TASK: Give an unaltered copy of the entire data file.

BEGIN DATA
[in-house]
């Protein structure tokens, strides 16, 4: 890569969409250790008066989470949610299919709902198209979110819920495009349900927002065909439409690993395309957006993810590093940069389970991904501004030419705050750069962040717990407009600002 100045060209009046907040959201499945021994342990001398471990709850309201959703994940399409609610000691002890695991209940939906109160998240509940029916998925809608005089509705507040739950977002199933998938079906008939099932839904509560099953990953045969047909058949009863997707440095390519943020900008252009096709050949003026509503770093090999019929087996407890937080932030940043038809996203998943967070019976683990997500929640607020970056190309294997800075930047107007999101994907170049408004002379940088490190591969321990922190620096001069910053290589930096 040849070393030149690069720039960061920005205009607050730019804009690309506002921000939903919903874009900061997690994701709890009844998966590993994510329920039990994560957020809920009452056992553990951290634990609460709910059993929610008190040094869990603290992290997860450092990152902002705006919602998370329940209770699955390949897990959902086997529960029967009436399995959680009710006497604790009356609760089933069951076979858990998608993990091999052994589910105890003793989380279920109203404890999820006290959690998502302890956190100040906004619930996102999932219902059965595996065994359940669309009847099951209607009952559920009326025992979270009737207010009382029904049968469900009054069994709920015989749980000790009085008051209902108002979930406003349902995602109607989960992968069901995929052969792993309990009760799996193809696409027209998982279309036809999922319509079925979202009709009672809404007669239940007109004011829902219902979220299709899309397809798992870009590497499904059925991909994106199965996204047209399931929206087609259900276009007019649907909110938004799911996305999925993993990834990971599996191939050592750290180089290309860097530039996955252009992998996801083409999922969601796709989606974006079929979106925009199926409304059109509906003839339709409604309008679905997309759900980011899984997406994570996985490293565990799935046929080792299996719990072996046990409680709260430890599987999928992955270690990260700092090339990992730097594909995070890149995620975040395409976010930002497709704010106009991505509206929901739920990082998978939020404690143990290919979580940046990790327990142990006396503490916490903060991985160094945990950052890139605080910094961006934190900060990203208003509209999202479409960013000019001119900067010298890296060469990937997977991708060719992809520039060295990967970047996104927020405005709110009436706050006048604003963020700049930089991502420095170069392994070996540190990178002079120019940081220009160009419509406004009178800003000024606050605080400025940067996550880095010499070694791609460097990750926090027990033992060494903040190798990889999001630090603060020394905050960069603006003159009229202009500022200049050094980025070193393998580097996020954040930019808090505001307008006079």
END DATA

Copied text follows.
[in-house]
């Protein structure tokens, strides 16, 4: 890569969409250790008066989470949610299919709902198209979110819920495009349900927002065909439409690993395309957006993810590093940069389970991904501004030419705050750069962040717990407009600002 100045060209009046907040959201499945021994342990001398471990709850309201959703994940399409609610000691002890695991209940939906109160998240509940029916998925809608005089509705507040739950977002199933998938079906008939099932839904509560099953990953045969047909058949009863997707440095390519943020900008252009096709050949003026509503770093090999019929087996407890937080932030940043038809996203998943967070019976683990997500929640607020970056190309294997800075930047107007999101994907170049408004002379940088490190591969321990922190620096001069910053290589930096 040849070393030149690069720039960061920005205009607050730019804009690309506002921000939903919903874009900061997690994701709890009844998966590993994510329920039990994560957020809920009452056992553990951290634990609460709910059993929610008190040094869990603290992290997860450092990152902002705006919602998370329940209770699955390949897990959902086997529960029967009436399995959680009710006497604790009356609760089933069951076979858990998608993990091999052994589910105890003793989380279920109203404890999820006290959690998502302890956190100040906004619930996102999932219902059965595996065994359940669309009847099951209607009952559920009326025992979270009737207010009382029904049968469900009054069994709920015989749980000790009085008051209902108002979930406003349902995602109607989960992968069901995929052969792993309990009760799996193809696409027209998982279309036809999922319509079925979202009709009672809404007669239940007109004011829902219902979220299709899309397809798992870009590497499904059925991909994106199965996204047209399931929206087609259900276009007019649907909110938004799911996305999925993993990834990971599996191939050592750290180089290309860097530039996955252009992998996801083409999922969601796709989606974006079929979106925009199926409304059109509906003839339709409604309008679905997309759900980011899984997406994570996985490293565990799935046929080792299996719990072996046990409680709260430890599987999928992955270690990260700092090339990992730097594909995070890149995620975040395409976010930002497709704010106009991505509206929901739920990082998978939020404690143990290919979580940046990790327990142990006396503490916490903060991985160094945990950052890139605080910094961006934190900060990203208003509209999202479409960013000019001119900067010298890296060469990937997977991708060719992809520039060295990967970047996104927020405005709110009436706050006048604003963020700049930089991502420095170069392994070996540190990178002079120019940081220009160009419509406004009178800003000024606050605080400025940067996550880095010499070694791609460097990750926090027990033992060494903040190798990889999001630090603060020394905050960069603006003159009229202009500022200049050094980025070193393998580097996020954040930019808090505001307008006079």